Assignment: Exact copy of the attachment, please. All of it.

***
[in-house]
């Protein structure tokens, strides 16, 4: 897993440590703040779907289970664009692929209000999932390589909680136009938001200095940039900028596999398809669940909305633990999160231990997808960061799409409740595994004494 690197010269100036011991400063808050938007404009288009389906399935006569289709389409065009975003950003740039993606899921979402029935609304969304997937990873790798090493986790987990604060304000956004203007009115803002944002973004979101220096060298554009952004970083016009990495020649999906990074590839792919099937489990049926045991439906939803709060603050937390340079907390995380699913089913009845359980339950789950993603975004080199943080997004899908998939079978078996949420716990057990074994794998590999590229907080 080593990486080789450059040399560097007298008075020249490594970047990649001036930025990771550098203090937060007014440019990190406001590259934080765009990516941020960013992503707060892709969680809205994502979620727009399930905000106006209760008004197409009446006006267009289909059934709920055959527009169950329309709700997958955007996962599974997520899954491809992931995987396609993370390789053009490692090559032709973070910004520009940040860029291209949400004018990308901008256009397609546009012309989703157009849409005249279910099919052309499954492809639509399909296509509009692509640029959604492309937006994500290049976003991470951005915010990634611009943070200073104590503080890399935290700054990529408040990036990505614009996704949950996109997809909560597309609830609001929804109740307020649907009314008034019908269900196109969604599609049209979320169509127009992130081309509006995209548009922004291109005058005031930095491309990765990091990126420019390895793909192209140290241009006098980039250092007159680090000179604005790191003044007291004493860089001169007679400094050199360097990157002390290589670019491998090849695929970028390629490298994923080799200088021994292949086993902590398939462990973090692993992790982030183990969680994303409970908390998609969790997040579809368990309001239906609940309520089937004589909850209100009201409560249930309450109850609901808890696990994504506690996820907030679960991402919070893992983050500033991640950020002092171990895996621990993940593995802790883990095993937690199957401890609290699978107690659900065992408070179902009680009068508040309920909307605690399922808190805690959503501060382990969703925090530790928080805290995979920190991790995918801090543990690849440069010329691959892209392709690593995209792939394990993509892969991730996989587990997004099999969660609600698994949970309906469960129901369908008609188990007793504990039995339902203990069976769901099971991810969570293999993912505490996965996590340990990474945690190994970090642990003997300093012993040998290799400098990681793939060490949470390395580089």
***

[in-house]
């Protein structure tokens, strides 16, 4: 897993440590703040779907289970664009692929209000999932390589909680136009938001200095940039900028596999398809669940909305633990999160231990997808960061799409409740595994004494 690197010269100036011991400063808050938007404009288009389906399935006569289709389409065009975003950003740039993606899921979402029935609304969304997937990873790798090493986790987990604060304000956004203007009115803002944002973004979101220096060298554009952004970083016009990495020649999906990074590839792919099937489990049926045991439906939803709060603050937390340079907390995380699913089913009845359980339950789950993603975004080199943080997004899908998939079978078996949420716990057990074994794998590999590229907080 080593990486080789450059040399560097007298008075020249490594970047990649001036930025990771550098203090937060007014440019990190406001590259934080765009990516941020960013992503707060892709969680809205994502979620727009399930905000106006209760008004197409009446006006267009289909059934709920055959527009169950329309709700997958955007996962599974997520899954491809992931995987396609993370390789053009490692090559032709973070910004520009940040860029291209949400004018990308901008256009397609546009012309989703157009849409005249279910099919052309499954492809639509399909296509509009692509640029959604492309937006994500290049976003991470951005915010990634611009943070200073104590503080890399935290700054990529408040990036990505614009996704949950996109997809909560597309609830609001929804109740307020649907009314008034019908269900196109969604599609049209979320169509127009992130081309509006995209548009922004291109005058005031930095491309990765990091990126420019390895793909192209140290241009006098980039250092007159680090000179604005790191003044007291004493860089001169007679400094050199360097990157002390290589670019491998090849695929970028390629490298994923080799200088021994292949086993902590398939462990973090692993992790982030183990969680994303409970908390998609969790997040579809368990309001239906609940309520089937004589909850209100009201409560249930309450109850609901808890696990994504506690996820907030679960991402919070893992983050500033991640950020002092171990895996621990993940593995802790883990095993937690199957401890609290699978107690659900065992408070179902009680009068508040309920909307605690399922808190805690959503501060382990969703925090530790928080805290995979920190991790995918801090543990690849440069010329691959892209392709690593995209792939394990993509892969991730996989587990997004099999969660609600698994949970309906469960129901369908008609188990007793504990039995339902203990069976769901099971991810969570293999993912505490996965996590340990990474945690190994970090642990003997300093012993040998290799400098990681793939060490949470390395580089």